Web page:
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The Five Most Interesting Trade Packages for Kevin Durant

When Kyrie Irving exercised his player option to remain in Brooklyn for the 2022-23 NBA season, Shams Charania of The Athletic reported that Irving picked it not only because it guaranteed him a cool $36.5 million for next season, but also because he wanted “to fulfill his four-year commitment to the Nets and Kevin Durant.” As it turns out, though, Irving needn’t have worried about holding up his end of what remains of that bargain; as it turns out, effective Thursday, there’s nothing left to hold up.

Durant, who with all due respect to Julius Erving, Jason Kidd, and Lucious Harris became the greatest player in franchise history the second he put on a Nets uniform, has made it known he wants out of Brooklyn on the next thing smokin’. After reportedly not communicating with the franchise for weeks, Durant went straight to owner Joe Tsai—who had reportedly supported GM Sean Marks holding a firm line on not granting Irving a long-term maximum-salaried extension—and requested a trade, three years to the day after he and Irving first decided to take their talents to Brooklyn. Life comes at you pretty fast in the NBA. Sometimes it hits like a fucking Mack truck.

Durant’s demand represents the franchise’s worst fears of how the contentious Irving extension negotiations might impact its relationship with his transcendent, rainmaking running buddy. It also instantly and utterly turned the whole NBA on its head; three hours before the official start of the NBA’s 2022 free agency period, the entire league swung its attention to a player who can’t reach free agency until the summer of 2026, but is now the belle of the offseason ball.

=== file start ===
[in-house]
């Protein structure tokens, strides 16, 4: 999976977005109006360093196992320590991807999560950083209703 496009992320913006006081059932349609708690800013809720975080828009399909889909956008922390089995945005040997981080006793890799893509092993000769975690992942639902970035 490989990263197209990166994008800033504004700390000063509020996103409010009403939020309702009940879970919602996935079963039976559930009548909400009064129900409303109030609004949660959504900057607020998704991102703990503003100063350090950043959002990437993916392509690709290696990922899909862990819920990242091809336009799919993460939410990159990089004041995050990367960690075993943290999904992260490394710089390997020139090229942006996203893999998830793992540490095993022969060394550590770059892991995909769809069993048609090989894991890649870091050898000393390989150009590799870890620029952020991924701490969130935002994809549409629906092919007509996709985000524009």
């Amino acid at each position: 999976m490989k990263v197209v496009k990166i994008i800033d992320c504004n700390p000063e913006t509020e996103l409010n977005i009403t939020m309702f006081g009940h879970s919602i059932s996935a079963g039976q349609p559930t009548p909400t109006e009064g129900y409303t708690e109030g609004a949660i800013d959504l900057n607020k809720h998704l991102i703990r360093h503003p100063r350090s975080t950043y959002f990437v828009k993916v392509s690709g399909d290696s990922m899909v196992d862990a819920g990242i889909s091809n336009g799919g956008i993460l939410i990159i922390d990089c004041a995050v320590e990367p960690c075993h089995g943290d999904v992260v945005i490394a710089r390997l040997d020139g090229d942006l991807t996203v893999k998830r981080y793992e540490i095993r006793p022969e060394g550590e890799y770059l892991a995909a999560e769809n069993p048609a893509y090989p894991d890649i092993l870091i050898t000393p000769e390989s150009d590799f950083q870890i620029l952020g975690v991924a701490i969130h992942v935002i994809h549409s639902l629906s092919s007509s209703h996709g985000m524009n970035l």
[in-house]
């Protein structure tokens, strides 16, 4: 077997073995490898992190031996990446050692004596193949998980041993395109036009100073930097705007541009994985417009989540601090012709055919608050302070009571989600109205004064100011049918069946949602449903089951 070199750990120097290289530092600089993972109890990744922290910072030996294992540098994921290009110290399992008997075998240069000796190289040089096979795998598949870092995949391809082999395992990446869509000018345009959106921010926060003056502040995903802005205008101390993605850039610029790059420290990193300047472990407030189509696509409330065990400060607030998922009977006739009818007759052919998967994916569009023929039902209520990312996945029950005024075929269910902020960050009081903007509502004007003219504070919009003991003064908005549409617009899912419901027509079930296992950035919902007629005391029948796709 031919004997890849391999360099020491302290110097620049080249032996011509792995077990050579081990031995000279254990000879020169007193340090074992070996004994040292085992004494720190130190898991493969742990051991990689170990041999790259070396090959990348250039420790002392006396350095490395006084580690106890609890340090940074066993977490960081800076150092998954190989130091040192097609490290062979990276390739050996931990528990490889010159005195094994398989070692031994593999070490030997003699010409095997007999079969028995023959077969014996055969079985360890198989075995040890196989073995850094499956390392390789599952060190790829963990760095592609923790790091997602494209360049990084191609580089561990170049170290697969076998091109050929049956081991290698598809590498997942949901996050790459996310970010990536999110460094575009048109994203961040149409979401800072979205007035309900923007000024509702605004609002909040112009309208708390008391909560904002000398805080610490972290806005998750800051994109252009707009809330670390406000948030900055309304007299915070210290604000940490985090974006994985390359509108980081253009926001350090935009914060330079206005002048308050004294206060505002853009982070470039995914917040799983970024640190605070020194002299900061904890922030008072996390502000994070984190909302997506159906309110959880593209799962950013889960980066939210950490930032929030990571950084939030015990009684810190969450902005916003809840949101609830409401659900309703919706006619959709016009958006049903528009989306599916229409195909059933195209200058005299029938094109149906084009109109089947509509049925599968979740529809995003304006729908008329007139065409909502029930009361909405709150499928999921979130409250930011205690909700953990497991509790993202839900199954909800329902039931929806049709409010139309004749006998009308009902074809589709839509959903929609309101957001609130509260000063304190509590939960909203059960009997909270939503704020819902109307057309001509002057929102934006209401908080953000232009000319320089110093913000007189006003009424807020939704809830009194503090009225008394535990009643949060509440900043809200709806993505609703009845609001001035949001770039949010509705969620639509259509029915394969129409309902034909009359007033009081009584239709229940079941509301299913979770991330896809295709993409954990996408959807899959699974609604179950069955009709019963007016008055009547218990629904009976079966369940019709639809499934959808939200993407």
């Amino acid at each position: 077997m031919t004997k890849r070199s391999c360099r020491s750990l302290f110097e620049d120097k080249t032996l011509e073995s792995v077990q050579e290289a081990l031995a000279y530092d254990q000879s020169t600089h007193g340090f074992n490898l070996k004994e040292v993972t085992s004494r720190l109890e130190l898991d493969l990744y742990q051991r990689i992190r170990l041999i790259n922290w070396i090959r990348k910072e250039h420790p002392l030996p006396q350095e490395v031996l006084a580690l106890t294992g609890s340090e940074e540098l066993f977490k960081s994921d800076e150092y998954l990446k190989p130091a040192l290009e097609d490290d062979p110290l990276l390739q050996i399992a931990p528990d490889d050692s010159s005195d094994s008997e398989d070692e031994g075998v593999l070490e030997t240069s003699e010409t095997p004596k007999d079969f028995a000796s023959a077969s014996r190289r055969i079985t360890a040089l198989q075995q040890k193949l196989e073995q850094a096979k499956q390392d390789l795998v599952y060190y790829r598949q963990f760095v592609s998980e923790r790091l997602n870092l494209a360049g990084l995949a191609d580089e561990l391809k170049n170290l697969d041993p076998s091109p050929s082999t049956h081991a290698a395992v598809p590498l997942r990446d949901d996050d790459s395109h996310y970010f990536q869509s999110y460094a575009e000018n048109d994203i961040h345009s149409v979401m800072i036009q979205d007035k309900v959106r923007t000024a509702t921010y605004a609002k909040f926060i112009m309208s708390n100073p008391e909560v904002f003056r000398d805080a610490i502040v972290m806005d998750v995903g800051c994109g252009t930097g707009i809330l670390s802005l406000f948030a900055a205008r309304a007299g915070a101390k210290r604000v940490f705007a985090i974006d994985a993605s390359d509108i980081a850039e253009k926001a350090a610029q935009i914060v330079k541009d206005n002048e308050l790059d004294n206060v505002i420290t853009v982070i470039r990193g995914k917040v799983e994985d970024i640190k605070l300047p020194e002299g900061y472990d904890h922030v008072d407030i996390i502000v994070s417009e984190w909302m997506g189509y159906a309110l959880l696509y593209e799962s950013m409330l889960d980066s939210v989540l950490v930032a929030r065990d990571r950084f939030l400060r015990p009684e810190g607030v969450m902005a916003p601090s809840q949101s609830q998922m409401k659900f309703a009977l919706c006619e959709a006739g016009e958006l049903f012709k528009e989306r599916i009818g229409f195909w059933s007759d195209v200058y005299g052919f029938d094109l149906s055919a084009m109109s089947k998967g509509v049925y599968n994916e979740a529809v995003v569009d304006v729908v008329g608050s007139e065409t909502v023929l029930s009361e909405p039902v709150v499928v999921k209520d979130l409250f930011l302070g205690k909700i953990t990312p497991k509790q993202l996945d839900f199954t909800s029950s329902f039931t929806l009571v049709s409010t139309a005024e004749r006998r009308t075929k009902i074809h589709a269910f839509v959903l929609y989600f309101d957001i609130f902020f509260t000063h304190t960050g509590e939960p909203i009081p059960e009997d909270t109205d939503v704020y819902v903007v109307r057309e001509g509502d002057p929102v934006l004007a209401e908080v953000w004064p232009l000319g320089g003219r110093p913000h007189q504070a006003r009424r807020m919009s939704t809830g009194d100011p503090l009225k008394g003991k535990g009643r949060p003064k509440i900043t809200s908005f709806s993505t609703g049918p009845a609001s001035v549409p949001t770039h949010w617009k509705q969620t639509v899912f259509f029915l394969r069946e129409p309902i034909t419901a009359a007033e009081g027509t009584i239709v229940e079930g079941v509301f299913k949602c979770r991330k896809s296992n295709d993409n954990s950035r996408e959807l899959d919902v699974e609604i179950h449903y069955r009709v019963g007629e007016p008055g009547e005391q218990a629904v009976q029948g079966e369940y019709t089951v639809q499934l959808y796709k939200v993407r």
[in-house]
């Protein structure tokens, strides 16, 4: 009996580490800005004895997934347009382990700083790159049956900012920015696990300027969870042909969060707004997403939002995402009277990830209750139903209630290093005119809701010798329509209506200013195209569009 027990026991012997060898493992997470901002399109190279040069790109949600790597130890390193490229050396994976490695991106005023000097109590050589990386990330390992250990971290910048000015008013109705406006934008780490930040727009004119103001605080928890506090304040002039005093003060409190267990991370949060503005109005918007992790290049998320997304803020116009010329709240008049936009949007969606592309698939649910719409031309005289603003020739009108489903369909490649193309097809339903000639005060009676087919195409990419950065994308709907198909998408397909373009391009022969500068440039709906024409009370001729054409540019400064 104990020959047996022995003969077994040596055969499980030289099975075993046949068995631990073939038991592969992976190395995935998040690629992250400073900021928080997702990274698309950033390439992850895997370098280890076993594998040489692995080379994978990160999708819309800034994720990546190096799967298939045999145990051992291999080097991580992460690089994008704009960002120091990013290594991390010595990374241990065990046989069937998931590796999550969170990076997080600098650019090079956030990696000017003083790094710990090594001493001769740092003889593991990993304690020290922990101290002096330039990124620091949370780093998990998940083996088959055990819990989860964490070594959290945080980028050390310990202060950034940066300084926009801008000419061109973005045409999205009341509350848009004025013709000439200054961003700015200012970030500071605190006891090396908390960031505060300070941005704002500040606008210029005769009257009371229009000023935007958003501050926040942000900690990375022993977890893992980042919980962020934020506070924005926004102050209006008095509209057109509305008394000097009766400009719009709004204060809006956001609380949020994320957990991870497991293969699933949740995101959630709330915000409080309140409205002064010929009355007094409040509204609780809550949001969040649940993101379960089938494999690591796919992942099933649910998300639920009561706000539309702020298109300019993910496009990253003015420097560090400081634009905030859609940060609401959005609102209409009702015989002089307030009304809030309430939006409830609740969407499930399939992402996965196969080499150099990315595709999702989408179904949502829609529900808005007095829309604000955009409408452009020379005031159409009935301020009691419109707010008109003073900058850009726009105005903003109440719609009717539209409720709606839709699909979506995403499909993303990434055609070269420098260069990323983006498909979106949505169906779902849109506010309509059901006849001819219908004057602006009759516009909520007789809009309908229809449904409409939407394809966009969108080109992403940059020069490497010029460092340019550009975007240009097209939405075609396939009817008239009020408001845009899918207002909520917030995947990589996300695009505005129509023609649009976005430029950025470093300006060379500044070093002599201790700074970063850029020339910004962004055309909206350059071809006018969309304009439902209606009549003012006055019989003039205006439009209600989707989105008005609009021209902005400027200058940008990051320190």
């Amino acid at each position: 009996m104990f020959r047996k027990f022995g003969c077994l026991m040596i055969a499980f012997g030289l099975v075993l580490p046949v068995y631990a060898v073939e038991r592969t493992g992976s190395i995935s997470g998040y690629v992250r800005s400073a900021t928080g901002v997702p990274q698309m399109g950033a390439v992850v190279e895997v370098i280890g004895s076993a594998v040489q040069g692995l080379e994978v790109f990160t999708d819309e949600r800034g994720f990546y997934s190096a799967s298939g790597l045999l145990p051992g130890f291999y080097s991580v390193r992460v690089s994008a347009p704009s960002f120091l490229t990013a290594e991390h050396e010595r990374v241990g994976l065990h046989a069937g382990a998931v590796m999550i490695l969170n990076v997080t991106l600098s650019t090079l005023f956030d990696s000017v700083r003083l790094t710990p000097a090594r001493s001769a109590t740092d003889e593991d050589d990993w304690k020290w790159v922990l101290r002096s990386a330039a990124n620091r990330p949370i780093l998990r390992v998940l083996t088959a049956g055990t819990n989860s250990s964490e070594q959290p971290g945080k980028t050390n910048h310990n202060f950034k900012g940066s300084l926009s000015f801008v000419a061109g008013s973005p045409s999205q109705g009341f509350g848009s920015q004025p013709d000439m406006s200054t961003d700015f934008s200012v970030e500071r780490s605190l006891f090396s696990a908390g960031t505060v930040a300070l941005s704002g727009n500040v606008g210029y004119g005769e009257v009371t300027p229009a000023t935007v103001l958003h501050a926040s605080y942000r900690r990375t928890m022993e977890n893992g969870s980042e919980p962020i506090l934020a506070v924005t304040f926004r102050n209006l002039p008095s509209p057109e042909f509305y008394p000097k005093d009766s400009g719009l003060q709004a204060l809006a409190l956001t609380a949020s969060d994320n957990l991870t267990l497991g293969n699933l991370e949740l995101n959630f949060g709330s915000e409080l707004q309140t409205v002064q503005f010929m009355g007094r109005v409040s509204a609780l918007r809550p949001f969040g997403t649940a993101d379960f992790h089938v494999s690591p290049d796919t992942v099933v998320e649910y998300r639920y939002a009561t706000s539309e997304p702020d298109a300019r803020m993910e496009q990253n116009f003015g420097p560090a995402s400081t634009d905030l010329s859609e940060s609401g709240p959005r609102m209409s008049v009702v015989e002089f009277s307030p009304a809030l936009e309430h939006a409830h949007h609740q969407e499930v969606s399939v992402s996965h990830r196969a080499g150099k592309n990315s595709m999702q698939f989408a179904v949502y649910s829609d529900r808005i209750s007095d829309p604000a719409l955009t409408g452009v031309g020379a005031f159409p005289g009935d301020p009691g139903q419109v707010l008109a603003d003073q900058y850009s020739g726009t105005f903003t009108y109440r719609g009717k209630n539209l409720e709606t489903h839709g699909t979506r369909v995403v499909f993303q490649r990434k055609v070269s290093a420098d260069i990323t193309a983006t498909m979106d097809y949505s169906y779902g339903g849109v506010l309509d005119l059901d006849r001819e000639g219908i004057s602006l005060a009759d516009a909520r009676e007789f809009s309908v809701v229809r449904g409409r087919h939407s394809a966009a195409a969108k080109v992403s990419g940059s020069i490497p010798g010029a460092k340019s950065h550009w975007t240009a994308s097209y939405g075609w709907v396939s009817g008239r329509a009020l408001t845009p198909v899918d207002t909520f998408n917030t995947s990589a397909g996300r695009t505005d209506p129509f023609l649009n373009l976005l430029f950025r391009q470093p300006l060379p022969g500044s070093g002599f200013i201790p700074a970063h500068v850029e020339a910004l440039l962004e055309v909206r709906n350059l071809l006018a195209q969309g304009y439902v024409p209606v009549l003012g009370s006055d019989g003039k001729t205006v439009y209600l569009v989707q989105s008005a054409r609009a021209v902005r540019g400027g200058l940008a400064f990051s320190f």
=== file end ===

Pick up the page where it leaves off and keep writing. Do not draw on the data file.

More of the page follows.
Stars of Durant’s caliber rarely become available. Even at age 33, with an Achilles rupture in his rearview and just under 41,000 total minutes on his odometer, he’s one of the five best players on the planet—an MVP-caliber scorer and offensive engine who also happens to be 7 feet tall and capable of playing both point guard and center on a championship-level team. If the going rate for Dejounte Murray, a very nice one-time All-Star, is two unprotected first-round picks, another protected first, and a pick swap, then the mind positively reels at what kind of return Marks and Co. will demand for Durant, who just averaged a tick under 30-7.5-6.5 on .634 true shooting in his 14th season played, and who has four fully guaranteed years left on the extension he signed just last summer.

In a vacuum, all 29 other teams should be lining up to take their best shot at landing the kind of world-shaking talent who can shift the NBA’s balance of power all by himself. (After all, he’s done it before.) Start applying nettlesome context, though, and the aperture narrows. The league’s rebuilders (Orlando, Houston, Detroit, Indiana, now San Antonio) need not apply; ditto for those perennially stuck in the murky middle (Sacramento, Washington) or whom Marks would likely sooner set himself on fire than hand Durant, even if KD wanted to go there (the Knicks). As narratively satisfying as it would be for Sam Presti to back his U-Haul of draft picks up to the loading dock at Barclays Center to bring the prodigal son back to the prairie, a return in Oklahoma City seems unlikely, as does a homecoming by the Bay; according to Jake Fischer of Bleacher Report, “The only team that NBA sources with knowledge of the situation have indicated is not a tangible option for Durant is Golden State.” (Still some hard feelings there.)